FYI, I am so bored with that aggressive and ubiquitous ‘bridge and tunnel’ look which is visible all over town and in and around the Bryant Park tents: the skintight low rise jeans, the skimpy tops, the tacky hooker like high heels, etc. This is another reason I think the adulation surrounding Marc Jacobs is not underrated. Regardless of what you think of all his designs, there is always symbolism within a collection and what Marc’s collection pointed to was a return to the chic and feminine, a move away from the tough, aggressive look that has pervaded fashion, a call to dress up and have fun again, a re-evaluation of a longer length, and a signal that the heavy, clunky ‘orthopedic’ looking shoe which nobody can seem to walk in is over (I loved that Marc showed a decidedly innocent, practically flat, delicate, t strap shoe). I have spotted so many girls and older women literally having to lean on someone in order to navigate the streets in their ridiculously high heeled shoes. One editor-in-chief (I won’t say who), was seen leaving Donna Karan literally holding on to her associates in order to get to her car. Would you please explain what the appeal is of footwear that not only looks horrible, but is impossible to walk in, and makes the wearer have to literally hunch over?

-Marilyn Kirschner

In the Center Ring: Anna Sui


How apropos that Anna Sui’s Spring 2010 presentation would have a circus theme. The spectacle that is Mercedes Benz Fashion Week is, after all, held in an enormous tent. On Wednesday night, Ms. Sui entertained an audience that included celebrities like Whitney Port with what was undoubtedly one of the greatest shows of the season.

Only Ms. Sui could concoct a mixture of prints, plaids, dots and stripes and have it turn out to be such a sheer delight. Her collection was playful and flirty, and every ensemble was a study in unexpected contrasts.

The models strolled the runway to a soundtrack inspired by traditional circus music and a big top backdrop completed the theme. Ms. Sui showed a black capelet with an orchid print dress, a preppy purple cable knit sweater with a lilac floral crinkle chiffon blouse and liberty print skirt, and a foulard print dots and daisies dress with a circus striped sweater in black and cream. Her dresses in sunflower and marigold prints were particularly appealing, and the mix of a voodoo beaded jacket, royal paillette embroidered dress and denim short was a clear stand out. Accessories included majorette hats, oversize bags, and gladiator sandals.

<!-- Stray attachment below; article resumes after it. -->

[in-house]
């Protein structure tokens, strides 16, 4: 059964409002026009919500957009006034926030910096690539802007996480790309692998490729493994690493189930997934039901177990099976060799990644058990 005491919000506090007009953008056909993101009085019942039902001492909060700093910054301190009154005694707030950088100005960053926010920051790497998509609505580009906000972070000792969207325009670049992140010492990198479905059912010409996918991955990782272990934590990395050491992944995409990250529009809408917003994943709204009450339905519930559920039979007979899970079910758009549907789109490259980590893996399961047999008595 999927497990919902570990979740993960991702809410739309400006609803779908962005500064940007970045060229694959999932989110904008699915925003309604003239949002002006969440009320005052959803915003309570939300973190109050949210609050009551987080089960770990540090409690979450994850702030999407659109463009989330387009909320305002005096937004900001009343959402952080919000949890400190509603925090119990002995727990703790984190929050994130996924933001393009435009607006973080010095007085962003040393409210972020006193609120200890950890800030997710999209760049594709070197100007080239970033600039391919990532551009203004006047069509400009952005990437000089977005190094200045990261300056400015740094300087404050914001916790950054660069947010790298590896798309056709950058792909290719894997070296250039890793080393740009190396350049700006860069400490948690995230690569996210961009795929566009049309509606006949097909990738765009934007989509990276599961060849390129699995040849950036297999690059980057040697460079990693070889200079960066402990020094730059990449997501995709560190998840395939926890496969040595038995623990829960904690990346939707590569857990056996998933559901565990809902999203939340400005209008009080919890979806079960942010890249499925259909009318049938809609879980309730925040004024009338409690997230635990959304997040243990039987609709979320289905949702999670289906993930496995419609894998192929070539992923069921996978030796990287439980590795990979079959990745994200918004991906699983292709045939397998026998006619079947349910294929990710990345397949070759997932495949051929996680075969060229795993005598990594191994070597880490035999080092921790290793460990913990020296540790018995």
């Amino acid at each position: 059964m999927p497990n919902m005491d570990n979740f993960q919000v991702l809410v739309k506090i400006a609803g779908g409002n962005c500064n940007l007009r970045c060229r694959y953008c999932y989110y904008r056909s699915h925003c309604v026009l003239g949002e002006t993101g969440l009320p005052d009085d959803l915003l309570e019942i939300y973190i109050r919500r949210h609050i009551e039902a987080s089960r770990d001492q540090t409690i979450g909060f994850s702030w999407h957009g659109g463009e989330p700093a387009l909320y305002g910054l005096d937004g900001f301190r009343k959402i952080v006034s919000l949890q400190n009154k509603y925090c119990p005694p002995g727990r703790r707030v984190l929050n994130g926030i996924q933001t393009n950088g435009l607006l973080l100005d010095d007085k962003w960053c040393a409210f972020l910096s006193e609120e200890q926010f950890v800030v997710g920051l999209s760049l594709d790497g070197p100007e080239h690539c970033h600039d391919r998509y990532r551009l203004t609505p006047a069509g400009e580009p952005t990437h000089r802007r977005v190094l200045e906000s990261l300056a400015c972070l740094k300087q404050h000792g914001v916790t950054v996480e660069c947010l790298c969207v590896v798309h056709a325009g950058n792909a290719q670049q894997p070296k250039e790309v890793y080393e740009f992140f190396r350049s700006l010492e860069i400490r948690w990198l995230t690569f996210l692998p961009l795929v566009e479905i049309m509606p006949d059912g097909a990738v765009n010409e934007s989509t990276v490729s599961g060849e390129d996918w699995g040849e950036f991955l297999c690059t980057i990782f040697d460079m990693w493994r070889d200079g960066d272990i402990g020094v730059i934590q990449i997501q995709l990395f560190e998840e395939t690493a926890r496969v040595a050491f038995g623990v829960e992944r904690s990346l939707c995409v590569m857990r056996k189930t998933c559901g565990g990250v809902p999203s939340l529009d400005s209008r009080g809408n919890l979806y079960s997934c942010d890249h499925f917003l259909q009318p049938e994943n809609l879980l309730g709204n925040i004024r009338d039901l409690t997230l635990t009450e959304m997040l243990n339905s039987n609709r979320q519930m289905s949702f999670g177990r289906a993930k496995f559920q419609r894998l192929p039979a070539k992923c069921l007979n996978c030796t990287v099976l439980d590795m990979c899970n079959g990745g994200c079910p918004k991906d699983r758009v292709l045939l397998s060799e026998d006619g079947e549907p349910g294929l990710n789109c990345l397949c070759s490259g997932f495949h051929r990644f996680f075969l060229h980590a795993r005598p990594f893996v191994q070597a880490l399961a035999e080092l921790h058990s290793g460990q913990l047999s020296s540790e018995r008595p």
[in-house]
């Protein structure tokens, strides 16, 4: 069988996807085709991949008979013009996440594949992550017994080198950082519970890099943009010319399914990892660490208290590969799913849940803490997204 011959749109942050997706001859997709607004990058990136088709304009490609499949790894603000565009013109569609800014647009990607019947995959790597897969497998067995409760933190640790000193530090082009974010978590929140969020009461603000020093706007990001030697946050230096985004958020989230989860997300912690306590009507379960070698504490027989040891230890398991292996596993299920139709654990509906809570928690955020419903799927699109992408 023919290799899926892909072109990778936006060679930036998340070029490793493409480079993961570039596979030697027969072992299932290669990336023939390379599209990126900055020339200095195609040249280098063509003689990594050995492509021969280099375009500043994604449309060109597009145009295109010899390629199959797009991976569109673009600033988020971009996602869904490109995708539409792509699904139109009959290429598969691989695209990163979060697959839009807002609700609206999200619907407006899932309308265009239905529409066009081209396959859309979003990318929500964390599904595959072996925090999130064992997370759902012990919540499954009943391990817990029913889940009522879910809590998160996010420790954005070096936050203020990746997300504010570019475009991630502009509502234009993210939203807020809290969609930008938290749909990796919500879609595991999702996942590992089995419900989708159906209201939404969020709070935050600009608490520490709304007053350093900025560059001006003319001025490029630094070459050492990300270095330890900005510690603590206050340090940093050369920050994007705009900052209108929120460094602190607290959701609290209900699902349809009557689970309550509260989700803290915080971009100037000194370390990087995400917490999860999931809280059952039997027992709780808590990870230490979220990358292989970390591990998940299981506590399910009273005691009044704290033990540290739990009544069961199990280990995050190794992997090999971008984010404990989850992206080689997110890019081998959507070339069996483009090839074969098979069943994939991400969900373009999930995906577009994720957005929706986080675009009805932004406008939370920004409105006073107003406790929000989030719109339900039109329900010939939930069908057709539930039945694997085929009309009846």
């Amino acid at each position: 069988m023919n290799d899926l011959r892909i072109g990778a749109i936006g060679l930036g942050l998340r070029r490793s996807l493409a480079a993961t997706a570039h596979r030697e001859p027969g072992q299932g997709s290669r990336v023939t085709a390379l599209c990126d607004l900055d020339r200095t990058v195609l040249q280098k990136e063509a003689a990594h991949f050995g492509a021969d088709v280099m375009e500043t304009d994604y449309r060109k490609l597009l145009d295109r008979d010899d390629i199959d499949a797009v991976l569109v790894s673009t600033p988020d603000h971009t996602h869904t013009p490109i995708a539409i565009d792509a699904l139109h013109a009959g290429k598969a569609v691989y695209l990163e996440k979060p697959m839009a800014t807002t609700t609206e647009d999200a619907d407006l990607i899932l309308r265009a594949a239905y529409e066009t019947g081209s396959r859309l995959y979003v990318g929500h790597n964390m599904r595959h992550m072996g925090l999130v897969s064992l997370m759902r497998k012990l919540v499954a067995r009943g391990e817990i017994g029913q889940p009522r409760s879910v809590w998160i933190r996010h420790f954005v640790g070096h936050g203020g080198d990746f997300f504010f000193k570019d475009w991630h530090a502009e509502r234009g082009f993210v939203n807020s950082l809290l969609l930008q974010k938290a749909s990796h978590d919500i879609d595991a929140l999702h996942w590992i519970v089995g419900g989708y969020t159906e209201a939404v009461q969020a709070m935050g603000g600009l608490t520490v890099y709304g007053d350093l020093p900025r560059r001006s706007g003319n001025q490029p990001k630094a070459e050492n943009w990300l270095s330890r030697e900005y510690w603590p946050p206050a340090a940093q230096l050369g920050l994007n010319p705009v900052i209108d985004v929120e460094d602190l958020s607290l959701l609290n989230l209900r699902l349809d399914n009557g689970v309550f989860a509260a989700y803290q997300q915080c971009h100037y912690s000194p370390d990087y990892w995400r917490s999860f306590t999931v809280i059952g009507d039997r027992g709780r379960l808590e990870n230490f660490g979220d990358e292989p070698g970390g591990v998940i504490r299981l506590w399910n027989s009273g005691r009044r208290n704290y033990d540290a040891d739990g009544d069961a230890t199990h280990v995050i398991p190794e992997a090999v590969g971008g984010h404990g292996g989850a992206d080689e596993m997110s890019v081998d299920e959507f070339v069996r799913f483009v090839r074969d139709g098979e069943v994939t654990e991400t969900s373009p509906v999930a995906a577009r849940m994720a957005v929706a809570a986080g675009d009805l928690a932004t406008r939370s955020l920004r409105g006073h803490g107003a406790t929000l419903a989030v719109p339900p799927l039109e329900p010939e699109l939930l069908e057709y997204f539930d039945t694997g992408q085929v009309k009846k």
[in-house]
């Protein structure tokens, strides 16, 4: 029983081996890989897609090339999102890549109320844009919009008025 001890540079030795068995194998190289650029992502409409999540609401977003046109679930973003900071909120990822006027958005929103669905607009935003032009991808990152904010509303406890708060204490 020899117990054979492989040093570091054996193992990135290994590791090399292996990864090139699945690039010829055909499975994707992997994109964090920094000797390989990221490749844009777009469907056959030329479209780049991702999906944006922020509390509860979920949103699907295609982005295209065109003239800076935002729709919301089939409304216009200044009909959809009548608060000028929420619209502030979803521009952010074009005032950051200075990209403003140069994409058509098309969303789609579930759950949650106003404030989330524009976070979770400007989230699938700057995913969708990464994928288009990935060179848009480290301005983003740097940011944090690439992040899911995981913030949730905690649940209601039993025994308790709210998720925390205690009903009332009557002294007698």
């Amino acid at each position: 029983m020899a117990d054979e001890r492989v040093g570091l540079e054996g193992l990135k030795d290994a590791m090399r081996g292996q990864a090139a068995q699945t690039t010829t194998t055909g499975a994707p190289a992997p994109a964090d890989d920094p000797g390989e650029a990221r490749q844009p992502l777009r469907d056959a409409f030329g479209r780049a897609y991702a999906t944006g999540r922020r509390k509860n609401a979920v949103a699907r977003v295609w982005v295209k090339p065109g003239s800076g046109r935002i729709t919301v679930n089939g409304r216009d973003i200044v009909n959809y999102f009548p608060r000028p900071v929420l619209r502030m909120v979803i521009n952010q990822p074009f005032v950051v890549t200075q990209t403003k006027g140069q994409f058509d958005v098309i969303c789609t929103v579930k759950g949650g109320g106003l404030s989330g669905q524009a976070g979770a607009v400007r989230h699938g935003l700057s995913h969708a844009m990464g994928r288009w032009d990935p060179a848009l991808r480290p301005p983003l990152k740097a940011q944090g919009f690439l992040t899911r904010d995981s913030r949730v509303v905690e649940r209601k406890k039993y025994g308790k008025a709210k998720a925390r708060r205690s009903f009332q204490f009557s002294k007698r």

Ms. Sui recently collaborated with Target on a successful collection inspired by Gossip Girl and received a CFDA Lifetime Achievement Award in June. Judging from the reception that her show received from the crowd on Wednesday night, it is clear that many will be running off to join Anna Sui’s circus.

-Rhonda Erb

"The Daily Bet" by Rhonda Erb

Casio Watch

This bright yellow Baby-G from Casio is definitely the “It” watch of the season. It’s been seen everywhere this week on the wrists of celebrities and fashionistas alike. You say yellow is not your color? This stylish watch is also available in black, red and white.

Casio Baby-G Watch

Casio Digital Camera

The Casio EX-S5 is the perfect little camera for snapping shots from the front row. It has 10.1 mega pixels and a 2.7” LCD monitor. The camera is small enough to fit into the tiniest handbag and its two-tone body comes in four great colors.

Casio EX-S5 Digital Camera